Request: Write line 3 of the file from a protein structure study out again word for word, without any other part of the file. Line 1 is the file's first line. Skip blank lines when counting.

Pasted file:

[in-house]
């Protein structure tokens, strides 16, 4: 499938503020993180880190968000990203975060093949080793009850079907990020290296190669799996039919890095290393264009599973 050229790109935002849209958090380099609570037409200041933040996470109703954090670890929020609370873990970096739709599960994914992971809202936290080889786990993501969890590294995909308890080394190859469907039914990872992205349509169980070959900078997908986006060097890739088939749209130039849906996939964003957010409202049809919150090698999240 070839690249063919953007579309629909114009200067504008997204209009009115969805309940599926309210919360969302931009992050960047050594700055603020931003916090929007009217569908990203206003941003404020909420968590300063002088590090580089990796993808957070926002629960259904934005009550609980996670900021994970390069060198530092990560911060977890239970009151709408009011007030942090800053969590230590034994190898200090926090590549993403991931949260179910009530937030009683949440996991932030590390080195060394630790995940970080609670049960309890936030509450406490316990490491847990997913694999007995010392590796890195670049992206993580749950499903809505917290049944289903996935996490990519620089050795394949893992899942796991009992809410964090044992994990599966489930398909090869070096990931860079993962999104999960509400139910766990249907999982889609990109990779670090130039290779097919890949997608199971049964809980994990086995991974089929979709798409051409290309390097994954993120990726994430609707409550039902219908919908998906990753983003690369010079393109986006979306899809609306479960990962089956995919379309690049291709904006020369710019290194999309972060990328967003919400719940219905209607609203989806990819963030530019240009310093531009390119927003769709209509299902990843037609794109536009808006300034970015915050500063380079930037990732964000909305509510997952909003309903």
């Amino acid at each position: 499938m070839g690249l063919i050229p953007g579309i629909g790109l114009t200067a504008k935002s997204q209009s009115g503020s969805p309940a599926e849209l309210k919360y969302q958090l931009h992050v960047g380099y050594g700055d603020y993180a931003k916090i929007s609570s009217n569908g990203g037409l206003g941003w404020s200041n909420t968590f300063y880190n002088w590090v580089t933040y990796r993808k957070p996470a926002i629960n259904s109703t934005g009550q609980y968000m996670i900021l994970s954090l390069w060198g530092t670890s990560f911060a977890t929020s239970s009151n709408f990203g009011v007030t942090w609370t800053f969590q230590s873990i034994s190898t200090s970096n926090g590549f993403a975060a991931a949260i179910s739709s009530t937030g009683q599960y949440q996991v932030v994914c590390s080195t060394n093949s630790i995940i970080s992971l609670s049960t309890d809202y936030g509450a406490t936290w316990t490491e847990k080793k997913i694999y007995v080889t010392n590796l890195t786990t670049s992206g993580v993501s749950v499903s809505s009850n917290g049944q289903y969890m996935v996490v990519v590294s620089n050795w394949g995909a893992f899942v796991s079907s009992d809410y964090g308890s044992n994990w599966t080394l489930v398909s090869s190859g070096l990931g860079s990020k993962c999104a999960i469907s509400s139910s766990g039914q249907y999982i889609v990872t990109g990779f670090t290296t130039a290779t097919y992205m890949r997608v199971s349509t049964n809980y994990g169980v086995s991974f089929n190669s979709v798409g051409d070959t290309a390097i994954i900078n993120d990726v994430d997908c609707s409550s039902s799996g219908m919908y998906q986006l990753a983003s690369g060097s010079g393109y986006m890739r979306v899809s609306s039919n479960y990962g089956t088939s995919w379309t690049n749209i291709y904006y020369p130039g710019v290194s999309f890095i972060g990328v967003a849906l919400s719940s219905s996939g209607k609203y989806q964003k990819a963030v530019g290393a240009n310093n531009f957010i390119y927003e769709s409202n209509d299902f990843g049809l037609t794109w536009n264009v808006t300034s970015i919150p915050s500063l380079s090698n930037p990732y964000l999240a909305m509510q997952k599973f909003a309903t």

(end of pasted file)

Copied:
């Amino acid at each position: 499938m070839g690249l063919i050229p953007g579309i629909g790109l114009t200067a504008k935002s997204q209009s009115g503020s969805p309940a599926e849209l309210k919360y969302q958090l931009h992050v960047g380099y050594g700055d603020y993180a931003k916090i929007s609570s009217n569908g990203g037409l206003g941003w404020s200041n909420t968590f300063y880190n002088w590090v580089t933040y990796r993808k957070p996470a926002i629960n259904s109703t934005g009550q609980y968000m996670i900021l994970s954090l390069w060198g530092t670890s990560f911060a977890t929020s239970s009151n709408f990203g009011v007030t942090w609370t800053f969590q230590s873990i034994s190898t200090s970096n926090g590549f993403a975060a991931a949260i179910s739709s009530t937030g009683q599960y949440q996991v932030v994914c590390s080195t060394n093949s630790i995940i970080s992971l609670s049960t309890d809202y936030g509450a406490t936290w316990t490491e847990k080793k997913i694999y007995v080889t010392n590796l890195t786990t670049s992206g993580v993501s749950v499903s809505s009850n917290g049944q289903y969890m996935v996490v990519v590294s620089n050795w394949g995909a893992f899942v796991s079907s009992d809410y964090g308890s044992n994990w599966t080394l489930v398909s090869s190859g070096l990931g860079s990020k993962c999104a999960i469907s509400s139910s766990g039914q249907y999982i889609v990872t990109g990779f670090t290296t130039a290779t097919y992205m890949r997608v199971s349509t049964n809980y994990g169980v086995s991974f089929n190669s979709v798409g051409d070959t290309a390097i994954i900078n993120d990726v994430d997908c609707s409550s039902s799996g219908m919908y998906q986006l990753a983003s690369g060097s010079g393109y986006m890739r979306v899809s609306s039919n479960y990962g089956t088939s995919w379309t690049n749209i291709y904006y020369p130039g710019v290194s999309f890095i972060g990328v967003a849906l919400s719940s219905s996939g209607k609203y989806q964003k990819a963030v530019g290393a240009n310093n531009f957010i390119y927003e769709s409202n209509d299902f990843g049809l037609t794109w536009n264009v808006t300034s970015i919150p915050s500063l380079s090698n930037p990732y964000l999240a909305m509510q997952k599973f909003a309903t």